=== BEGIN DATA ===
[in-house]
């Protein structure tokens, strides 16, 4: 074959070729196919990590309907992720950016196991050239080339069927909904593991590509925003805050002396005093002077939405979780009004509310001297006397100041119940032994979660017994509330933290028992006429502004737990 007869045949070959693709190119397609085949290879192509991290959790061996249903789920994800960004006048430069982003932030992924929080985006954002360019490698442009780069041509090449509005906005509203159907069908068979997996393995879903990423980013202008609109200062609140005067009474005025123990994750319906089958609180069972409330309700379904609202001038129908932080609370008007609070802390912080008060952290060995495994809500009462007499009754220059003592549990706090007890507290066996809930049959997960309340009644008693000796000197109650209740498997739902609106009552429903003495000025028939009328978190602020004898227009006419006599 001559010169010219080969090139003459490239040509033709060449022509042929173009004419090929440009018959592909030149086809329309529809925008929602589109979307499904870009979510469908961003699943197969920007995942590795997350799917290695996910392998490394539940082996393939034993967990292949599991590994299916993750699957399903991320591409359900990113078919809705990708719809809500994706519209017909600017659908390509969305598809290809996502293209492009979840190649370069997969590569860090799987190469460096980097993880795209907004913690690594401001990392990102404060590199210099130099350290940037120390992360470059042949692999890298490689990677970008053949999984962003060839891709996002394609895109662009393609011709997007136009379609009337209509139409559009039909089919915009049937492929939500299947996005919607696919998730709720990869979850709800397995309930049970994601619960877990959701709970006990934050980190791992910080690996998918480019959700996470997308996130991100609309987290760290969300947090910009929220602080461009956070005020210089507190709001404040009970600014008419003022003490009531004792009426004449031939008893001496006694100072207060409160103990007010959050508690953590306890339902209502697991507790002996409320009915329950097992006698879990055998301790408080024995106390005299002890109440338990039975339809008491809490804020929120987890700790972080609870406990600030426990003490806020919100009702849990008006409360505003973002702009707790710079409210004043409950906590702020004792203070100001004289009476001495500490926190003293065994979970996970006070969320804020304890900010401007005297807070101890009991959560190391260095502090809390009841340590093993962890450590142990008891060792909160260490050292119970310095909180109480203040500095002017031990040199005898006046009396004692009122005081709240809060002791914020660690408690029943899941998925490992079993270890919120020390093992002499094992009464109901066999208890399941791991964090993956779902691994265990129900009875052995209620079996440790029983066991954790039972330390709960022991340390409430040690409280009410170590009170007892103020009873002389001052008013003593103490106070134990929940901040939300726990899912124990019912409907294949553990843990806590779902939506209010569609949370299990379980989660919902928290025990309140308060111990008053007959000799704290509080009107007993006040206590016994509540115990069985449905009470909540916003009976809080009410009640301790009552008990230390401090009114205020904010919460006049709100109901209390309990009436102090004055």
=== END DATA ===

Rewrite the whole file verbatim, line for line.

[in-house]
């Protein structure tokens, strides 16, 4: 074959070729196919990590309907992720950016196991050239080339069927909904593991590509925003805050002396005093002077939405979780009004509310001297006397100041119940032994979660017994509330933290028992006429502004737990 007869045949070959693709190119397609085949290879192509991290959790061996249903789920994800960004006048430069982003932030992924929080985006954002360019490698442009780069041509090449509005906005509203159907069908068979997996393995879903990423980013202008609109200062609140005067009474005025123990994750319906089958609180069972409330309700379904609202001038129908932080609370008007609070802390912080008060952290060995495994809500009462007499009754220059003592549990706090007890507290066996809930049959997960309340009644008693000796000197109650209740498997739902609106009552429903003495000025028939009328978190602020004898227009006419006599 001559010169010219080969090139003459490239040509033709060449022509042929173009004419090929440009018959592909030149086809329309529809925008929602589109979307499904870009979510469908961003699943197969920007995942590795997350799917290695996910392998490394539940082996393939034993967990292949599991590994299916993750699957399903991320591409359900990113078919809705990708719809809500994706519209017909600017659908390509969305598809290809996502293209492009979840190649370069997969590569860090799987190469460096980097993880795209907004913690690594401001990392990102404060590199210099130099350290940037120390992360470059042949692999890298490689990677970008053949999984962003060839891709996002394609895109662009393609011709997007136009379609009337209509139409559009039909089919915009049937492929939500299947996005919607696919998730709720990869979850709800397995309930049970994601619960877990959701709970006990934050980190791992910080690996998918480019959700996470997308996130991100609309987290760290969300947090910009929220602080461009956070005020210089507190709001404040009970600014008419003022003490009531004792009426004449031939008893001496006694100072207060409160103990007010959050508690953590306890339902209502697991507790002996409320009915329950097992006698879990055998301790408080024995106390005299002890109440338990039975339809008491809490804020929120987890700790972080609870406990600030426990003490806020919100009702849990008006409360505003973002702009707790710079409210004043409950906590702020004792203070100001004289009476001495500490926190003293065994979970996970006070969320804020304890900010401007005297807070101890009991959560190391260095502090809390009841340590093993962890450590142990008891060792909160260490050292119970310095909180109480203040500095002017031990040199005898006046009396004692009122005081709240809060002791914020660690408690029943899941998925490992079993270890919120020390093992002499094992009464109901066999208890399941791991964090993956779902691994265990129900009875052995209620079996440790029983066991954790039972330390709960022991340390409430040690409280009410170590009170007892103020009873002389001052008013003593103490106070134990929940901040939300726990899912124990019912409907294949553990843990806590779902939506209010569609949370299990379980989660919902928290025990309140308060111990008053007959000799704290509080009107007993006040206590016994509540115990069985449905009470909540916003009976809080009410009640301790009552008990230390401090009114205020904010919460006049709100109901209390309990009436102090004055």